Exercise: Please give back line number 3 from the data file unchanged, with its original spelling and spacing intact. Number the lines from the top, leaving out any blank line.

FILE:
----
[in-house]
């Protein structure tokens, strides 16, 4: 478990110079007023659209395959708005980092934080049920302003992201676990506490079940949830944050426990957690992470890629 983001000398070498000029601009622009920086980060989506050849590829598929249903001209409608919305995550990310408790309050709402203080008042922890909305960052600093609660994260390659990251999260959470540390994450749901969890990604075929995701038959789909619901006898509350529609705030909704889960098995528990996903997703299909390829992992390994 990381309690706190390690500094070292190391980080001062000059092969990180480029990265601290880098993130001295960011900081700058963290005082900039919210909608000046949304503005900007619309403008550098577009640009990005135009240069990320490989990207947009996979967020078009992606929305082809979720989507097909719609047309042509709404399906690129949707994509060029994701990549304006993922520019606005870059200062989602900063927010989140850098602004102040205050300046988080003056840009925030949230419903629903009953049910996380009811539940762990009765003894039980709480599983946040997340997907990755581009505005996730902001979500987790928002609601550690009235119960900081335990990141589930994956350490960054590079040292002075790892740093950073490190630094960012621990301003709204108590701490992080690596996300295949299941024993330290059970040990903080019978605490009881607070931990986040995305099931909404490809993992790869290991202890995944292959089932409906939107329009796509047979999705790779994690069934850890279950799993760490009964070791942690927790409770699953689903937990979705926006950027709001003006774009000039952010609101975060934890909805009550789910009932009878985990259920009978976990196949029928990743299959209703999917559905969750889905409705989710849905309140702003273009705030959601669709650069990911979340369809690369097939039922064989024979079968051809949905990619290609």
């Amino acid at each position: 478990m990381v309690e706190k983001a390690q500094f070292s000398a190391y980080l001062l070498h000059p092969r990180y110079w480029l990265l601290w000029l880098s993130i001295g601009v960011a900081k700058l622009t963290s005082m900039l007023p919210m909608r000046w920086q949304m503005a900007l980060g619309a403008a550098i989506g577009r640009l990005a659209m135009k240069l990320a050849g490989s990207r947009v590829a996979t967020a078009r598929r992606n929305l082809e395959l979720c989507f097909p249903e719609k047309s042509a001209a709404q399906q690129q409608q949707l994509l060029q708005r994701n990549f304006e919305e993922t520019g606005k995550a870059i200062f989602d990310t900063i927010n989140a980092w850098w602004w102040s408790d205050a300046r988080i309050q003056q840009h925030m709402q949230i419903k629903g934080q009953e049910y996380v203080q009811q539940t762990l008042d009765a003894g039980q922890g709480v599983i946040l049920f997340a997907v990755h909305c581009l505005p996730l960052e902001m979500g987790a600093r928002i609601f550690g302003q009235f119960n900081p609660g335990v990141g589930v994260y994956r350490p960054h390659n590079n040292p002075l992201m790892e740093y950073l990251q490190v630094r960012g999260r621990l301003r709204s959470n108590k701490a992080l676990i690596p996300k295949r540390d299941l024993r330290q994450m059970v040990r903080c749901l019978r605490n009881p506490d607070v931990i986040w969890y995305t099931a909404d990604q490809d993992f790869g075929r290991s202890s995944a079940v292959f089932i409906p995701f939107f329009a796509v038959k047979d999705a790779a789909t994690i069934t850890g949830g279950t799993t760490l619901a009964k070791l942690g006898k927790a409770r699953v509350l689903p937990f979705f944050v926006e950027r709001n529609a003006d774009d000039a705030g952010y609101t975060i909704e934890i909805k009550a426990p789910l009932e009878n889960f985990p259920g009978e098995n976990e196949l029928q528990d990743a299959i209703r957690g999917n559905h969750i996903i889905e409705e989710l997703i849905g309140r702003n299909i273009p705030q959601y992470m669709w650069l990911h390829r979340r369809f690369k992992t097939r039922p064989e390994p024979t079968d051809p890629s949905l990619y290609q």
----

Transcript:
């Amino acid at each position: 478990m990381v309690e706190k983001a390690q500094f070292s000398a190391y980080l001062l070498h000059p092969r990180y110079w480029l990265l601290w000029l880098s993130i001295g601009v960011a900081k700058l622009t963290s005082m900039l007023p919210m909608r000046w920086q949304m503005a900007l980060g619309a403008a550098i989506g577009r640009l990005a659209m135009k240069l990320a050849g490989s990207r947009v590829a996979t967020a078009r598929r992606n929305l082809e395959l979720c989507f097909p249903e719609k047309s042509a001209a709404q399906q690129q409608q949707l994509l060029q708005r994701n990549f304006e919305e993922t520019g606005k995550a870059i200062f989602d990310t900063i927010n989140a980092w850098w602004w102040s408790d205050a300046r988080i309050q003056q840009h925030m709402q949230i419903k629903g934080q009953e049910y996380v203080q009811q539940t762990l008042d009765a003894g039980q922890g709480v599983i946040l049920f997340a997907v990755h909305c581009l505005p996730l960052e902001m979500g987790a600093r928002i609601f550690g302003q009235f119960n900081p609660g335990v990141g589930v994260y994956r350490p960054h390659n590079n040292p002075l992201m790892e740093y950073l990251q490190v630094r960012g999260r621990l301003r709204s959470n108590k701490a992080l676990i690596p996300k295949r540390d299941l024993r330290q994450m059970v040990r903080c749901l019978r605490n009881p506490d607070v931990i986040w969890y995305t099931a909404d990604q490809d993992f790869g075929r290991s202890s995944a079940v292959f089932i409906p995701f939107f329009a796509v038959k047979d999705a790779a789909t994690i069934t850890g949830g279950t799993t760490l619901a009964k070791l942690g006898k927790a409770r699953v509350l689903p937990f979705f944050v926006e950027r709001n529609a003006d774009d000039a705030g952010y609101t975060i909704e934890i909805k009550a426990p789910l009932e009878n889960f985990p259920g009978e098995n976990e196949l029928q528990d990743a299959i209703r957690g999917n559905h969750i996903i889905e409705e989710l997703i849905g309140r702003n299909i273009p705030q959601y992470m669709w650069l990911h390829r979340r369809f690369k992992t097939r039922p064989e390994p024979t079968d051809p890629s949905l990619y290609q």